• After fertilization, the archegonium on the gametophyte plant becomes modified into a protective sheath around the young sporophyte. The sporophyte begins to grow by mitosis (diploid cell division) out of the top of the archegonium. It elongates and after a few cell divisions begins differentiation. At this point the sporophyte is practically a parasite on the gametophyte plant, although it may produce some food of its own via photosynthesis in the early stages of growth.

  • The embryonic sporophyte consists of three structures: a foot, seta, and a capsule. The foot, on the lower portion, anchors the sporophyte to the gametophyte via penetration and helps to transfer water and nutrients from the gametophyte. The seta is a long erect supporting stalk. At the end of the sporophyte is a pod-like capsule where spores are produced. The seta only occurs in species where the mature capsule is stalked.

  • Transfer cells develop at the sporophyte-gametophyte boundary in the majority of bryophytes, but not all. These specialized cells allow efficient transfer of nutrients from the gametophyte to the sporophyte. They may form on the gametophyte, sporophyte, or both. The gametophyte-sporophyte junction is often convoluted and maze-like. This increases the surface area, allowing for more transfer cells than a simple boundary, thus increasing the rate at which nutrients can flow to the sporophyte.

  • A capsule may contain four to over a million spores, depending on the species. It also may be stalked or stalkless depending on the species. In most mosses, the mouth of the capsule is covered by a lid-like operculum, which falls off when the spores are mature. A membranous hood, the calyptra, which is also discarded at maturity, further protects the operculum.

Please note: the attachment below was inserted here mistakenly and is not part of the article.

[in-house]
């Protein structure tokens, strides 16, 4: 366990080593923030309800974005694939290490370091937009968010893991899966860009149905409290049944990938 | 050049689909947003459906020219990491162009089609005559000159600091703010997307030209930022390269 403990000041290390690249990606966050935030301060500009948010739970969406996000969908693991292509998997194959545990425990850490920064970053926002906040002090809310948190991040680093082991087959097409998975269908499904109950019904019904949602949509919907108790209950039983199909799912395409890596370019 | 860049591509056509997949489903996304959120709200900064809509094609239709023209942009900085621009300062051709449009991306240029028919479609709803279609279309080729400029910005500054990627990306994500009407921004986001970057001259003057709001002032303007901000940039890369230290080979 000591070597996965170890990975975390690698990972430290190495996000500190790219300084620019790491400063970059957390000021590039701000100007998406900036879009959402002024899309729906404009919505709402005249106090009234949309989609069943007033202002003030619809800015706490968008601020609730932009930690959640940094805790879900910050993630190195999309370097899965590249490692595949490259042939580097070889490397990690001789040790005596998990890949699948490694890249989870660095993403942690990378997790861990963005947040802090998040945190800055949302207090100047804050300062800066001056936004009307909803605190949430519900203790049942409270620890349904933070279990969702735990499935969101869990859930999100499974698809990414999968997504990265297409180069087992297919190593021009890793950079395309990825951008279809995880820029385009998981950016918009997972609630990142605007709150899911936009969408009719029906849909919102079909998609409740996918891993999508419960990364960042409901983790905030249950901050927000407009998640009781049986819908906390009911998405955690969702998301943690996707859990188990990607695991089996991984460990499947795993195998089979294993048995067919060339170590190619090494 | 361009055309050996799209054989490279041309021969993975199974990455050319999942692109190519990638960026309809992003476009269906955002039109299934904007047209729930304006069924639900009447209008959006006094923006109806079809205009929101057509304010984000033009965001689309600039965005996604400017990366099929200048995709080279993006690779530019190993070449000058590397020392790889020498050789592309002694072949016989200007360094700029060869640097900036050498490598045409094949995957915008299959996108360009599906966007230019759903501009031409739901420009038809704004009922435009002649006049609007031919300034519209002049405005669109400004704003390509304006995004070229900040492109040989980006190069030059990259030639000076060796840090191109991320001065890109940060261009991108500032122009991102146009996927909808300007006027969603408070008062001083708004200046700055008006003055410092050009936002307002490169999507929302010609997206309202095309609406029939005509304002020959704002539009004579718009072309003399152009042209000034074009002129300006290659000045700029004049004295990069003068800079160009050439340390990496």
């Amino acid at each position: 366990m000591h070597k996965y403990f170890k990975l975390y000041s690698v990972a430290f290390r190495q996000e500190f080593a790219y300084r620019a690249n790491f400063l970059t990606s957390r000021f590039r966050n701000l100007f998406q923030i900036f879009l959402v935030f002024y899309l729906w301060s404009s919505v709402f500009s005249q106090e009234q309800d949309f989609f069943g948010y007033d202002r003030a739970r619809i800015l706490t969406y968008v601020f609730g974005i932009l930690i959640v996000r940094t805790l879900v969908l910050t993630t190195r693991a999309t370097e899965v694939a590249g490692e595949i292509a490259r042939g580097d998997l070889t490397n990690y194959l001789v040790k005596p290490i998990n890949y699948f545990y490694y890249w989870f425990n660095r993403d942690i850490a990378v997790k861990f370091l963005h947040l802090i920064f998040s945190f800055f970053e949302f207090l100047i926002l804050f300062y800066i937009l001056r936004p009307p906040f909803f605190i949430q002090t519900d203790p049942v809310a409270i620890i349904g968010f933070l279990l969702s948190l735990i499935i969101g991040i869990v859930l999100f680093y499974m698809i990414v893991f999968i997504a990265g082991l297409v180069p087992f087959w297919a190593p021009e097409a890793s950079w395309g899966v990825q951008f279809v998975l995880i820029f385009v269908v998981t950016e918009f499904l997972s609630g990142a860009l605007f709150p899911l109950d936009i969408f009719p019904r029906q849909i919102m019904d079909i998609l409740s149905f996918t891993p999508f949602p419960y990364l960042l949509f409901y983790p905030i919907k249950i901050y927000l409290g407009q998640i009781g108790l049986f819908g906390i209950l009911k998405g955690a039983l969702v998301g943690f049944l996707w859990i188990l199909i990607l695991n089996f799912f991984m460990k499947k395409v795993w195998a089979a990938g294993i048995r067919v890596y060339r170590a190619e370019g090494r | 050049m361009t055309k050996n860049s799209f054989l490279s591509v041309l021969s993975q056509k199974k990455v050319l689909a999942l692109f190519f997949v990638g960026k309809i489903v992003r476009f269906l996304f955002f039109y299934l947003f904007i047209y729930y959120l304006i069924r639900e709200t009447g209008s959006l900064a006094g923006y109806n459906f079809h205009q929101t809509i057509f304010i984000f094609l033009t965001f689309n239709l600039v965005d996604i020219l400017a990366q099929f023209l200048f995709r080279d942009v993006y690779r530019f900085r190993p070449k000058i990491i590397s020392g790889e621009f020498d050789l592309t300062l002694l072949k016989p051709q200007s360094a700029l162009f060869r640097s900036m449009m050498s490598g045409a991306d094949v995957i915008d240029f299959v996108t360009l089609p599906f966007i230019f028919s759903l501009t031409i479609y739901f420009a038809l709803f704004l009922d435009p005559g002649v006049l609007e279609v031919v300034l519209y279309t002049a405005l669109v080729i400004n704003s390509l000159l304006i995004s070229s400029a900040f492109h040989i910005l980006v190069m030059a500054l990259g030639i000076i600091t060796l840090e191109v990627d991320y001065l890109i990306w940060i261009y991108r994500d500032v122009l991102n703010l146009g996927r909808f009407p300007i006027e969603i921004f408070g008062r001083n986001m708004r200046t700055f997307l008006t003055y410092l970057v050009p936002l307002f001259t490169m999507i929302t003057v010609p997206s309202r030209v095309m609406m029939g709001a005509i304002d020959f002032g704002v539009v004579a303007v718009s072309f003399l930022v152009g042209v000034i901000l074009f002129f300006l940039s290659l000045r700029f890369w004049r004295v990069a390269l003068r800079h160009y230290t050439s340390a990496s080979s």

• In wet conditions the spores can't travel very far. A tiny tooth-like structure around the mouth of the capsule controls the release of the spores. These structures, called the peristome, consist of one or two rows of teeth. They prevent the release of the spores during wet conditions by remaining closed. In dry conditions they open, releasing the spores.

  • Each spore contains a mix of genes from the two parents. If the spore falls onto a damp area of ground, it may germinate into a branching, threadlike filamentous protonema. Cusps bud from the protonema then grow into leafy male or female gametophytes, completing the life cycle.


  • In addition to sexual reproduction, mosses can reproduce asexually (vegetatively). The method they use to accomplish this depends on the situation they're in.

  • When the stem of a large clump of moss dies back, the stem-less clump becomes individual plants.

  • When bits of the stem or even a single leaf from the moss plant are broken off, these bits can then regenerate to form a new plant.


  • In the moss life cycle, fertilization takes place in the
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Lawrence Weru

Larry is a TEDx speaker, Harvard Medical School Dean's Scholar, Florida State University "Notable Nole," and has served as an invited speaker at Harvard, FSU, and USF. Larry's contributions are featured by Harvard University, Fast Company, and Gizmodo Japan, and cited in books by Routledge and No Starch Press. His stories and opinions are published in Slate, Vox, Toronto Star, Orlando Sentinel, and Vancouver Sun, among others. He illustrates the sciences for a more just and sustainable world.